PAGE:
Chris Dunker, Journal Star
Editor's note: This is part of a regular series about the courses being taught at Nebraska's colleges and universities, as well as the instructors and students involved in them.
NORFOLK -- Mastering the inner-workings of a nacelle, which houses the gearbox, brakes and generator that makes a wind turbine a wind turbine, will come in time and practice.
Dressed in hard hats and harnesses, the dozen or so future wind turbine technicians practice rappelling off the side of a decommissioned nacelle donated to the college program from NextEra Energy. Unlike the 71 turbines of the Sholes Wind Farm about 30 miles north of the Norfolk campus, Northeast's newest wind energy lab puts the students about 10 feet off the ground.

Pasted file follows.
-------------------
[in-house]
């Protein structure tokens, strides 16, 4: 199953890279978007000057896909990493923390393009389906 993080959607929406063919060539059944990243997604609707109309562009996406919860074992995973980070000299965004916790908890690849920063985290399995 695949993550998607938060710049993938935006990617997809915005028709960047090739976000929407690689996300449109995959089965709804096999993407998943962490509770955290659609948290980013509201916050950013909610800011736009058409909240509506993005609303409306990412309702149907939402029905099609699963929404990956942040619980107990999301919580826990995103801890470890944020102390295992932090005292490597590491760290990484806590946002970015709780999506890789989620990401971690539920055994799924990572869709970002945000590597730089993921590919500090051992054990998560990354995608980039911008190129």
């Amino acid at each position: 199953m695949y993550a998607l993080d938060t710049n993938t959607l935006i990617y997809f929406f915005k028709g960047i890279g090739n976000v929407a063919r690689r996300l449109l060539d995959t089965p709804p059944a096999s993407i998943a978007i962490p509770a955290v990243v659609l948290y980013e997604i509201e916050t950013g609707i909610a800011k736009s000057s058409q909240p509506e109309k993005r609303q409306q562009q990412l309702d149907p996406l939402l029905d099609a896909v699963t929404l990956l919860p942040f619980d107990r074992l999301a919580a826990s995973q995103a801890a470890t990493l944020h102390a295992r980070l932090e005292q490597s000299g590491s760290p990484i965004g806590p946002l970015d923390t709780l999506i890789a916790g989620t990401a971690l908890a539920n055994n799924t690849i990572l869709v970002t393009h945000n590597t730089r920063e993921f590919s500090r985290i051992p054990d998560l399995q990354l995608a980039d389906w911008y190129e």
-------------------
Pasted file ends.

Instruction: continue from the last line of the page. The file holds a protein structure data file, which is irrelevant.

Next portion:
To those without experience in a controlled vertical descent, however, mastering the technique can be challenging. Boots slip on the nacelle casing, and students roll and pitch on their first tries.
"It's all about setting your weight back and trusting your equipment," said Alex Junck, of Sioux City, Iowa. "You also have to bend your knees a little. A lot of people stand up too tall and put their weight on their toes."
For the rest of the story visit: College Capitalizes on need for wind energy workers